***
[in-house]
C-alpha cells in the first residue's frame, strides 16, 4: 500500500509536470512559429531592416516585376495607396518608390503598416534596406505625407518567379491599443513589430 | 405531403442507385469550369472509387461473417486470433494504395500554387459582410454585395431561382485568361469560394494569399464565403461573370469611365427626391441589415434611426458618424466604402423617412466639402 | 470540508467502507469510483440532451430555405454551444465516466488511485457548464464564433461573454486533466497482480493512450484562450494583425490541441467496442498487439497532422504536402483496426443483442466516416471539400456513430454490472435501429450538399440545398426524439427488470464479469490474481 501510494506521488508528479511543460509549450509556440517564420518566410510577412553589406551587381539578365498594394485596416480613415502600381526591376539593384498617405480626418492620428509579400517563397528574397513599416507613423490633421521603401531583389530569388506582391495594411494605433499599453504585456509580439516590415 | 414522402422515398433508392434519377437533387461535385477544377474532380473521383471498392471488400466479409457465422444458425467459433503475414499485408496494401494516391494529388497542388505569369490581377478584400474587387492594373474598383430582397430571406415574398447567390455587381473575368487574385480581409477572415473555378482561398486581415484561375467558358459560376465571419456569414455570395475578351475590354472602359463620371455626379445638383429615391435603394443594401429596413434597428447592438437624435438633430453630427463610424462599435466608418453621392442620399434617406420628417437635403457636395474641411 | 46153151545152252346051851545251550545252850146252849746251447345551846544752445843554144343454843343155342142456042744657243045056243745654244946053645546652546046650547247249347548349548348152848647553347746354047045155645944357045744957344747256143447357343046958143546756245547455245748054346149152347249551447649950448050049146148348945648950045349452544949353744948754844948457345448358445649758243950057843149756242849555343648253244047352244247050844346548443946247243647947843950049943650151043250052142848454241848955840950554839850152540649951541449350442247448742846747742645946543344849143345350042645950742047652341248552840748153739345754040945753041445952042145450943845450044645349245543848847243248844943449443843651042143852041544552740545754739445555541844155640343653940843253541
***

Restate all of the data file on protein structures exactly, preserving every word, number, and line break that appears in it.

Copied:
[in-house]
C-alpha cells in the first residue's frame, strides 16, 4: 500500500509536470512559429531592416516585376495607396518608390503598416534596406505625407518567379491599443513589430 | 405531403442507385469550369472509387461473417486470433494504395500554387459582410454585395431561382485568361469560394494569399464565403461573370469611365427626391441589415434611426458618424466604402423617412466639402 | 470540508467502507469510483440532451430555405454551444465516466488511485457548464464564433461573454486533466497482480493512450484562450494583425490541441467496442498487439497532422504536402483496426443483442466516416471539400456513430454490472435501429450538399440545398426524439427488470464479469490474481 501510494506521488508528479511543460509549450509556440517564420518566410510577412553589406551587381539578365498594394485596416480613415502600381526591376539593384498617405480626418492620428509579400517563397528574397513599416507613423490633421521603401531583389530569388506582391495594411494605433499599453504585456509580439516590415 | 414522402422515398433508392434519377437533387461535385477544377474532380473521383471498392471488400466479409457465422444458425467459433503475414499485408496494401494516391494529388497542388505569369490581377478584400474587387492594373474598383430582397430571406415574398447567390455587381473575368487574385480581409477572415473555378482561398486581415484561375467558358459560376465571419456569414455570395475578351475590354472602359463620371455626379445638383429615391435603394443594401429596413434597428447592438437624435438633430453630427463610424462599435466608418453621392442620399434617406420628417437635403457636395474641411 | 46153151545152252346051851545251550545252850146252849746251447345551846544752445843554144343454843343155342142456042744657243045056243745654244946053645546652546046650547247249347548349548348152848647553347746354047045155645944357045744957344747256143447357343046958143546756245547455245748054346149152347249551447649950448050049146148348945648950045349452544949353744948754844948457345448358445649758243950057843149756242849555343648253244047352244247050844346548443946247243647947843950049943650151043250052142848454241848955840950554839850152540649951541449350442247448742846747742645946543344849143345350042645950742047652341248552840748153739345754040945753041445952042145450943845450044645349245543848847243248844943449443843651042143852041544552740545754739445555541844155640343653940843253541